It’s a bit of a standing joke in our circles that a few years of procrastination was brought to a timely end by that well-known film and TV actor Ian McShane. You see, whilst enduring a wintry spell in Nottingham, England, we had taken to watching repeats of the series Lovejoy on day-time TV. Not a big fan of watching television during the day we nevertheless acquiesced and settled in, we were glad we did as one such episode came up trumps.During a commercial break, an advert appeared for Fred Olsen Cruise Lines who in the New Year would be sailing one of their vessels to the Far East. It piqued our curiosity, more, initially, from the aspect of route taken than anything else. But it got us thinking, this could be useful; the ship departed at roughly a time we wanted, in the right direction and the fare was fair.
Consequently, after only minor deliberation, we took the plunge; and so our impending escape from UK was finally agreed, booked and paid for in the space of an afternoon and, what’s more, we had a set departure date – three months hence – to work to. Thus our procrastination ended instantly, it was time to get cracking!
To cut a long story short I’m 59 years old and a native of Nottingham, born and bred in Sherwood, though with absolutely no association to its most famous son, Robin Hood, or indeed that dastardly Sheriff.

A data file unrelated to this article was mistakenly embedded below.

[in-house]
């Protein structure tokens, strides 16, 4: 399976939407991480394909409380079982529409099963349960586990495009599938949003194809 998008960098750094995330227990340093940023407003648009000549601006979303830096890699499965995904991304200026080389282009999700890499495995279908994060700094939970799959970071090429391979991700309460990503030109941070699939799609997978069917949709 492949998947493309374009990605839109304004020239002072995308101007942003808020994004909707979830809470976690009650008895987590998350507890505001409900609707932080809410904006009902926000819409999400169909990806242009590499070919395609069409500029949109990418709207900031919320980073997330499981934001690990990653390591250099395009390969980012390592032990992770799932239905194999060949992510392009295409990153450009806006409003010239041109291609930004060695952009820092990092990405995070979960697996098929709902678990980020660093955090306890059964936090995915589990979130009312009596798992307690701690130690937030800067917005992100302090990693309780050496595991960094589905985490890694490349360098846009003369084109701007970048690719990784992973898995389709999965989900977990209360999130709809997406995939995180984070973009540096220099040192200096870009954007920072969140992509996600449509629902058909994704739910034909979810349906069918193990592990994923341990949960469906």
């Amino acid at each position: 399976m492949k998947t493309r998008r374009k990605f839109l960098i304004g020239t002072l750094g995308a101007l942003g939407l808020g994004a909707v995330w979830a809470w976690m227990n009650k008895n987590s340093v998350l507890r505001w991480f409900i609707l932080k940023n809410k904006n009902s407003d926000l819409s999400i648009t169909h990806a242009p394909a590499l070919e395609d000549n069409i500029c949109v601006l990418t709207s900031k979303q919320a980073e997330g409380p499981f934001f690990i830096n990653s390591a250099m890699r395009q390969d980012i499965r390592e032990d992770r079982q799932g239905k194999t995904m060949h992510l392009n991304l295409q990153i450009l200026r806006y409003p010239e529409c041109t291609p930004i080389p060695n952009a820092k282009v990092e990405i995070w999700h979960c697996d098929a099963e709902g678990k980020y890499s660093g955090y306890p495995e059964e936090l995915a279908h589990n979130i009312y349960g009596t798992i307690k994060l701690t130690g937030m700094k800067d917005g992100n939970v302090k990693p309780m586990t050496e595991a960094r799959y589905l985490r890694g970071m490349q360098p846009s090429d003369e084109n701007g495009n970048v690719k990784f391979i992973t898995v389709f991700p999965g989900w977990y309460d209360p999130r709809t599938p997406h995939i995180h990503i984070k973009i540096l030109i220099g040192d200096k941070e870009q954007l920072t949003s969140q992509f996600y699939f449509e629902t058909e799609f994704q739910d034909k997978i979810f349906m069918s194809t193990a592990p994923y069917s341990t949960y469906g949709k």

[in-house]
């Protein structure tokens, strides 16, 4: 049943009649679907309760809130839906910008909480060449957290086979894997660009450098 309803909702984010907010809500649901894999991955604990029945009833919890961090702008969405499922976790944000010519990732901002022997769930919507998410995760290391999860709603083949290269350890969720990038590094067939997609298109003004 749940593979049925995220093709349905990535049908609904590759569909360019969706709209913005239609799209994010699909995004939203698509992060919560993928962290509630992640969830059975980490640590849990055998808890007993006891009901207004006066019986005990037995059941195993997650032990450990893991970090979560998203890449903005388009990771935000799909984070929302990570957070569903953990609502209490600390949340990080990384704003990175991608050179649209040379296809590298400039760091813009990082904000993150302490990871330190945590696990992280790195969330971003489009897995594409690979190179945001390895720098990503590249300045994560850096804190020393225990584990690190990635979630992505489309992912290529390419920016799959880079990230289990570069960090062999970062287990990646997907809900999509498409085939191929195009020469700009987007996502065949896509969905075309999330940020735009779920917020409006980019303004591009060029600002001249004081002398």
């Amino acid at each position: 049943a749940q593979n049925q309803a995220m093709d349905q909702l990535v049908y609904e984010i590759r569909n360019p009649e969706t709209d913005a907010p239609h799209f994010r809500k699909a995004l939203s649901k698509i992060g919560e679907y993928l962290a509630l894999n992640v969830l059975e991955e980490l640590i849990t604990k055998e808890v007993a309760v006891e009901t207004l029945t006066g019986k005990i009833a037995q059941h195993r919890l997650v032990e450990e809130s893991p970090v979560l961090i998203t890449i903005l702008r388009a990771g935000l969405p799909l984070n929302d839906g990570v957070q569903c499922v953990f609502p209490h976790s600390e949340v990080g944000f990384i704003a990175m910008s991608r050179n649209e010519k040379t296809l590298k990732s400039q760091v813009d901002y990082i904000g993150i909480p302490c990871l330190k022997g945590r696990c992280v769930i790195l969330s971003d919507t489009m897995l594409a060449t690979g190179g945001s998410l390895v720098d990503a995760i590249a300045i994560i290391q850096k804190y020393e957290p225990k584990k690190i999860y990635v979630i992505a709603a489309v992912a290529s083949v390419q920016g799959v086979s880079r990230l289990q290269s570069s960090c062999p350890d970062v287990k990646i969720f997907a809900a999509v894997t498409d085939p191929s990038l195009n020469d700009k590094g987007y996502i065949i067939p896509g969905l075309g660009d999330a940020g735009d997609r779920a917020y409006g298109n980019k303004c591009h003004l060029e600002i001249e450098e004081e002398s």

During the late 70s – early 80s, I graduated as a civil engineer and also started travelling, though mainly for work. This was up and down the country initially but later I was able to use my career as a vehicle to ‘See the World’, to quote the British Army’s famous recruitment strapline; it would lead me to Nigeria (1984), India (1990), Japan (1990) and Hong Kong (1992). In fact I often joke that in my younger days it was somebody else who conveniently coughed up for long-haul travel, much to my parents’ relief and delight! Evidently, the travel bug had well and truly bitten. Incidentally, whilst in Hong Kong I also met my life partner Hilary who was out there teaching English. Proving that it really is a small world, Hilary also hails from Nottingham!
Due a rest, or career break as they call it nowadays, we returned to Nottingham in 2004. Needless to say, during several years of static time our feet never quite stopped itching and, realising that life in UK had stalled, for us at any rate, we decided it was time to be off again only this time on a more permanent adventure: an early retirement of sorts. There was little to keep us in England after all. Over the years we’d put some cash away and this, coupled with leading a fairly simple life, meant we didn’t have to worry too much about jobs in the future. We’d manage; we’d find a way of keeping those wolves from the door – though Hong Kong’s wolves at the door, it must be said, can manifest in some extremely pricey ways.